The Ford Motor Company of Southern Africa (FMCSA) donated on 18 May two high-tech turbodiesel engines to Nelson Mandela Metropolitan University’s Ford Engine Research Unit (FERU) – and, in a surprise announcement, also pledged to donate a Ford Ranger vehicle to the university.

DONATION FOR RESEARCH  … Ford Motor Company, represented by Ockert Berry (left) and Jim Vella (right), donated two Ford Ranger engines and a car to NMMU’s Ford Engine Research Unit – a donation gratefully received by NMMU’s Deputy Vice-Chancellor: Research and Engagement Prof Andrew Leitch (middle).

The two engines are Duratorq TDCi engines, which are machined and assembled at Ford’s Struandale Engine Plant in Port Elizabeth, and power the Pretoria-built Ford Ranger, which is exported to 150 markets in Africa, the Middle East and Europe.

Jim Vella, President of the Ford Motor Company Fund and Community Services, based at Ford Headquarters in Detroit, Michigan, and Ockert Berry, Vice President: Operations for the Ford Motor Company of Southern Africa, handed over the two new engines, which comprise the latest 2.2-litre four-cylinder and powerful 3.2-litre five-cylinder units.

These will be used by FERU – which is part of the university’s Department of Mechanical Engineering – to expand the development of engineering expertise, and facilitate engine testing and research among its students.

“We are thrilled with the two new engines donated by Ford, which will enable FERU to test new engine and dyno-control systems [i.e. dynamometers measuring power, torque, etc], while also training personnel and interns in the operation of this facility. This will enhance the current collaboration between NMMU and Ford, to continue with on-going problem solving relating to engine testing challenges. [The donation is] of significant reciprocal technical and financial benefit,” said NMMU’s Head of Department: Mechanical Engineering, Gys Kleyn.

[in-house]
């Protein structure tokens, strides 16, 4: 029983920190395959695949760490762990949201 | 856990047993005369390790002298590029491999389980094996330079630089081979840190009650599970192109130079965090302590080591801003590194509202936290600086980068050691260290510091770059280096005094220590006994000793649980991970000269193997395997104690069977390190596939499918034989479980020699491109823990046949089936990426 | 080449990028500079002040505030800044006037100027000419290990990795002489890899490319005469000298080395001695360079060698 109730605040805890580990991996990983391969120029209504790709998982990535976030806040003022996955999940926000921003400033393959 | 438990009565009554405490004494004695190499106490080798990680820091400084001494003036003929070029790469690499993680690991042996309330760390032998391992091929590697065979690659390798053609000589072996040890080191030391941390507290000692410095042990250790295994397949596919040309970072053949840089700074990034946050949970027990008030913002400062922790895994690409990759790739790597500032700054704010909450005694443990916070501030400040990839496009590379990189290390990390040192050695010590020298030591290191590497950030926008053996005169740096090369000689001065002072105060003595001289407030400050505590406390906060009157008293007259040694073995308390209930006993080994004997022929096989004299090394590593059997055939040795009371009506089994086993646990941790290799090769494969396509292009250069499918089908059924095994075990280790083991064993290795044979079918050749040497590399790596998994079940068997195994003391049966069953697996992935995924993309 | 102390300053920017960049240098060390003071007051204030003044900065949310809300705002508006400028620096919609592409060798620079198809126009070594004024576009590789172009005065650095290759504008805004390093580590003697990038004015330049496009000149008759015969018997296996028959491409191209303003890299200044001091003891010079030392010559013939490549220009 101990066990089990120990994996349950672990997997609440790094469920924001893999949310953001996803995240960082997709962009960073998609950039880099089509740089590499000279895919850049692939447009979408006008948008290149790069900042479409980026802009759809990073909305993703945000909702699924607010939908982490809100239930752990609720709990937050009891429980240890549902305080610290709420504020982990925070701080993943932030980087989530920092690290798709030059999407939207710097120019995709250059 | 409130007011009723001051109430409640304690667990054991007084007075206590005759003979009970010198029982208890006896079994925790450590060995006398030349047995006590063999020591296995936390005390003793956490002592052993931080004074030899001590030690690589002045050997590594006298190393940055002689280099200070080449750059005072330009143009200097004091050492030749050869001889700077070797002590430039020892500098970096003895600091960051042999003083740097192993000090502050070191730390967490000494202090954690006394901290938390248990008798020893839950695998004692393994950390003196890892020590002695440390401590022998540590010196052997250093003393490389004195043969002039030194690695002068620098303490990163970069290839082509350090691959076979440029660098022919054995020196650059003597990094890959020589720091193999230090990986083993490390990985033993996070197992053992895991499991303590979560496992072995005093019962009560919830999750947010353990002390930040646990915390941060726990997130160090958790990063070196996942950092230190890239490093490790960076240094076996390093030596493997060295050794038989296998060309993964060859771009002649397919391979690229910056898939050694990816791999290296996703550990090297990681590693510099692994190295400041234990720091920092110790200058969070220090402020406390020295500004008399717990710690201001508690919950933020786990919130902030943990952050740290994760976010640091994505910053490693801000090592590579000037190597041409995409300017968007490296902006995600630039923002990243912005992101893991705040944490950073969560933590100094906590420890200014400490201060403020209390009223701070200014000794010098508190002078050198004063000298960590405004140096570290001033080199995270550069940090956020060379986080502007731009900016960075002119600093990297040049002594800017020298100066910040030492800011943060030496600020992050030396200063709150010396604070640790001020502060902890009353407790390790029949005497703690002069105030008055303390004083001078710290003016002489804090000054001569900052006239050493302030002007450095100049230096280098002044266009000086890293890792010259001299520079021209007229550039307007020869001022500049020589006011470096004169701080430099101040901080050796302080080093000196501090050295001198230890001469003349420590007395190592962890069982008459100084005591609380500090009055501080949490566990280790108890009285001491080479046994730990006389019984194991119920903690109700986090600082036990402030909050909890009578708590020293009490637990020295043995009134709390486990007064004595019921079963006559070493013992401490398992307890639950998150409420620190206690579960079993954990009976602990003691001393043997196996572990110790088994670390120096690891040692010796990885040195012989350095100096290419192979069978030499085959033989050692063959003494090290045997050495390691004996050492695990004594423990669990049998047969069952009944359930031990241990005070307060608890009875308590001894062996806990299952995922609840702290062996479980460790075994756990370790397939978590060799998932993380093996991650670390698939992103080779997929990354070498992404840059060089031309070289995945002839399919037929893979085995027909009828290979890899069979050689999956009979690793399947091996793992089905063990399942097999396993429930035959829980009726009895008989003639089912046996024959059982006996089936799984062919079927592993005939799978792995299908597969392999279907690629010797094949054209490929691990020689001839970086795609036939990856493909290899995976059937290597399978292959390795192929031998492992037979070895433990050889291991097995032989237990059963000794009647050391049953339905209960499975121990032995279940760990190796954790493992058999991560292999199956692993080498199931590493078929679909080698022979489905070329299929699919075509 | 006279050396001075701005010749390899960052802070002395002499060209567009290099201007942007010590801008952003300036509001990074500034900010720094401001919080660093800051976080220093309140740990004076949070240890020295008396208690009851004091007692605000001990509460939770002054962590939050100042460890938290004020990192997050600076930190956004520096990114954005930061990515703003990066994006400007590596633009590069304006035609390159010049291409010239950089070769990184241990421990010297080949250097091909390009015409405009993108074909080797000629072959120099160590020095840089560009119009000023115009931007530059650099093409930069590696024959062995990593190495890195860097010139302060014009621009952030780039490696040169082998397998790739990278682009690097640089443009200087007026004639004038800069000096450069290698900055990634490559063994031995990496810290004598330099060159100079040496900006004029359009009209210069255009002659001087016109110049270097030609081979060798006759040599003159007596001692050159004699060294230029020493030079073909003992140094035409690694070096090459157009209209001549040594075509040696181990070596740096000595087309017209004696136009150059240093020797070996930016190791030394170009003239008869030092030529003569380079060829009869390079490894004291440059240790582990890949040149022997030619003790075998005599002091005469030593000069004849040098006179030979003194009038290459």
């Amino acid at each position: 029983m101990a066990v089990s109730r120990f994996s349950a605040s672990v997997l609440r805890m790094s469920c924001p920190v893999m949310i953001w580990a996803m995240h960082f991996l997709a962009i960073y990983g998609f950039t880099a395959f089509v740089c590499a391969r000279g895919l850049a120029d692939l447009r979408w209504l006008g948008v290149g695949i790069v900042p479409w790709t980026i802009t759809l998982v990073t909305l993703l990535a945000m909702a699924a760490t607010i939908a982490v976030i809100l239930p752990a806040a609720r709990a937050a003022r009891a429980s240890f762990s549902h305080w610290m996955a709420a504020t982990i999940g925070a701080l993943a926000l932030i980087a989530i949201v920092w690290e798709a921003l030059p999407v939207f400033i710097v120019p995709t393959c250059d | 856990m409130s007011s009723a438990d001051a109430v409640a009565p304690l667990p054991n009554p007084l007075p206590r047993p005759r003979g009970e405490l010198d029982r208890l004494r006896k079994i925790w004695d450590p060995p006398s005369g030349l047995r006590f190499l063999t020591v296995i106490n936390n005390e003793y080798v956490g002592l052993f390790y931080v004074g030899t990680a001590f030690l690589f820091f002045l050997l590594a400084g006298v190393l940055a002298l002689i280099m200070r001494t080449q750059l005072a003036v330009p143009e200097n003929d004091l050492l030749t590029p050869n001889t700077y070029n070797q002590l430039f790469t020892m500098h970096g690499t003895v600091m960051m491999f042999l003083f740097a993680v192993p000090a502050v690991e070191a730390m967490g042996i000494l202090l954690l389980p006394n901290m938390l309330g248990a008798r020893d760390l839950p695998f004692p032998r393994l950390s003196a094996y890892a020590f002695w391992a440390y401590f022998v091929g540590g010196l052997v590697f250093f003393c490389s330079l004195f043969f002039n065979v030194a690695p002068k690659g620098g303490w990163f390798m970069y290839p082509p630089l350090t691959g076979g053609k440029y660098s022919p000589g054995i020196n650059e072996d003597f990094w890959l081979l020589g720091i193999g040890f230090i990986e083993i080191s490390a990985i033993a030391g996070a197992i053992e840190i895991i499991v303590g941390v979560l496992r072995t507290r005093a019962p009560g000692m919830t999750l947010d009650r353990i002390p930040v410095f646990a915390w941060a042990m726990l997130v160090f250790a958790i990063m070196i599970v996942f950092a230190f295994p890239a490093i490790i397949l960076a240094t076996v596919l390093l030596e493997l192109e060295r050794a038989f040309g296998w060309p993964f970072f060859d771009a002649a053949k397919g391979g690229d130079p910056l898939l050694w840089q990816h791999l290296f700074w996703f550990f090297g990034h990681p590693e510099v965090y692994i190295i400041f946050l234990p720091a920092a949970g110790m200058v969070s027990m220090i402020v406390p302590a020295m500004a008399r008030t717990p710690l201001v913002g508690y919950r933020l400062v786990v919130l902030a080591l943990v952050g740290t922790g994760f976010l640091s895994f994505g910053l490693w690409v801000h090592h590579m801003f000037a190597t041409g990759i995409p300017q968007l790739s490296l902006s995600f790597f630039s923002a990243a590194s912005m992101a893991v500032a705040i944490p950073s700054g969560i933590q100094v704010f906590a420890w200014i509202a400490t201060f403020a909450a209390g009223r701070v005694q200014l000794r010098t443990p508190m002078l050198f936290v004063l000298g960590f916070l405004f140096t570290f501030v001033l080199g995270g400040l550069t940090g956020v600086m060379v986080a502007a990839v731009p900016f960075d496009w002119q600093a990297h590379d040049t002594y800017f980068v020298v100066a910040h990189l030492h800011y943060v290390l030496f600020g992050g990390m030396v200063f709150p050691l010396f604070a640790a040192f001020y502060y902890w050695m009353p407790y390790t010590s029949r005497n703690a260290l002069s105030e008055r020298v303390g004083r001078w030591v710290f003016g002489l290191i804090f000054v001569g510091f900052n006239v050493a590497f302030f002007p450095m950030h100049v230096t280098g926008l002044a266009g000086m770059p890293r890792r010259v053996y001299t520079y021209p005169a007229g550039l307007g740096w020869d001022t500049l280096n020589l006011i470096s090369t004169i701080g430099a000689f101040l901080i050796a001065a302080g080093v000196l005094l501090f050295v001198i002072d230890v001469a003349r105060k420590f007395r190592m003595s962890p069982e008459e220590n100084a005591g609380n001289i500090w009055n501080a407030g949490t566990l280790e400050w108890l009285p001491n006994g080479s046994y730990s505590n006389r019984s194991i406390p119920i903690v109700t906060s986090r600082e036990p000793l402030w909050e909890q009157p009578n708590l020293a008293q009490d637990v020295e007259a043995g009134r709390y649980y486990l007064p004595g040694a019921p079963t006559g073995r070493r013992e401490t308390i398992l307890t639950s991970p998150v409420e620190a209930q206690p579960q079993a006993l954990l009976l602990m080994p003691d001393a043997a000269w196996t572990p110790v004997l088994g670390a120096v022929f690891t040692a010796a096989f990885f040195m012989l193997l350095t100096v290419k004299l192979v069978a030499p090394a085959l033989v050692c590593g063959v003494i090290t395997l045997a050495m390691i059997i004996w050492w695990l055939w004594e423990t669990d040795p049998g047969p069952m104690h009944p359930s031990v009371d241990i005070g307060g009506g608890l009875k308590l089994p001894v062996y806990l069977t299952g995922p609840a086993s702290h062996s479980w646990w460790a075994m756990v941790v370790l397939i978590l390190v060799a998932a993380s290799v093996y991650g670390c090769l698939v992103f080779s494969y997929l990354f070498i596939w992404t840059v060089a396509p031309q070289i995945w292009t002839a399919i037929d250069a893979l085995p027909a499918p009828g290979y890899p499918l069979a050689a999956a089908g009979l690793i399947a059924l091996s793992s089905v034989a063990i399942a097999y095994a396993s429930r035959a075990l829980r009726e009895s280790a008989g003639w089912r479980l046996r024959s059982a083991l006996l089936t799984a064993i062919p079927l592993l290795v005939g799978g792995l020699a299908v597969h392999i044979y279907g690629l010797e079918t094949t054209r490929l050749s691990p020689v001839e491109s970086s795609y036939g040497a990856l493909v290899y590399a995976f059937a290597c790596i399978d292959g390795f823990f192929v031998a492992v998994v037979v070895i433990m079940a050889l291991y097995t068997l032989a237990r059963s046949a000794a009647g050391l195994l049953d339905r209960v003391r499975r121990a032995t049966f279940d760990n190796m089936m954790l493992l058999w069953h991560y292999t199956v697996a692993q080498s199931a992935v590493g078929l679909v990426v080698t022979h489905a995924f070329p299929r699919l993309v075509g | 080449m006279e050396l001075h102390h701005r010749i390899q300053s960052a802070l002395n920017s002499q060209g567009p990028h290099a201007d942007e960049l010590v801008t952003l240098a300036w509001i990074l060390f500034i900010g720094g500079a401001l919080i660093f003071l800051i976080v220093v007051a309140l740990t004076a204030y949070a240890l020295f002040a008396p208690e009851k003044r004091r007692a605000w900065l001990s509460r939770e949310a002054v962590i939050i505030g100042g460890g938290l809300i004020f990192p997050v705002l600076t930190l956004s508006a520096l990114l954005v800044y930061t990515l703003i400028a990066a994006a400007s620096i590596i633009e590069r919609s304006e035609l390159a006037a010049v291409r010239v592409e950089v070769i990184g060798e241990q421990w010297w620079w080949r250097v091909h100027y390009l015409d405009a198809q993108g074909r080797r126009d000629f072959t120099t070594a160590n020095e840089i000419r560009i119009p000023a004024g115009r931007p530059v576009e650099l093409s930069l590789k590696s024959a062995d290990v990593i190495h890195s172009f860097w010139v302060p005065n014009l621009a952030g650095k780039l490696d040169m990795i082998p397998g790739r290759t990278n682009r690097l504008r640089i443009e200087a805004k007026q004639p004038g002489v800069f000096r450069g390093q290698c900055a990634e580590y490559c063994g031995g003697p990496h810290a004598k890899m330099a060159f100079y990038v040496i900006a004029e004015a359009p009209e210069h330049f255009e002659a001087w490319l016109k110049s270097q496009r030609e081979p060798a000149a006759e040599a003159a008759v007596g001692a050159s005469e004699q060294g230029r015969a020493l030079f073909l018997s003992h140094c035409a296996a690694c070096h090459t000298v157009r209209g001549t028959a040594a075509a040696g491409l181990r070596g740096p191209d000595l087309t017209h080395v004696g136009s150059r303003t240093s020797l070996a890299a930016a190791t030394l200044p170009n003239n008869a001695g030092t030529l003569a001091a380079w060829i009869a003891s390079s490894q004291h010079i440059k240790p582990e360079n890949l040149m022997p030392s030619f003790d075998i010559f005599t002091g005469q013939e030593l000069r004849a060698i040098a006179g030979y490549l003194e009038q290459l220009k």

Ford’s Struandale Engine Plant already has a partnership with NMMU, which commenced with the launch of FERU in 2012. The facility conducts independent engine testing for Ford, while also creating reciprocal training and research opportunities between Ford and the university.

“We have pulled a lot of employees out of this facility. They are doing an outstanding job,” said Berry, who further said the donation of the engines was about “developing engineering skills that we so desperately need in South Africa”.

The donation falls under Ford’s community-focused “Better World” programme, which runs in 40 countries worldwide.

“Education and skills development is a core component of Ford’s ‘Better World’ philosophy, which aims to uplift communities and improve people’s lives,” Vella said. “We are proud to see Ford forge an even closer alliance with NMMU, creating greater opportunities for skills development, and generating a pool of automotive engineers for the future.”

In addition to establishing new research and development trends, opportunities and initiatives within the field of engine testing and associated research, FERU also aims to enhance the transfer of technology from Higher Education into the Original Equipment Manufacturers (OEMs) and the small and medium enterprise (SME) component supplier sector.

FERU boasts state-of-the-art technology, including the Rototest Dynamometer from Sweden, which can test four wheel drive and high speed performance vehicles without any slippage as it does not use a rolling road. It is made available for performance testing to industry role players, and can test to speeds of 350km/h and 1000kW in total.

No other South African university has this type of dynamometer available to their undergraduate and postgraduate students for testing, practical and research work.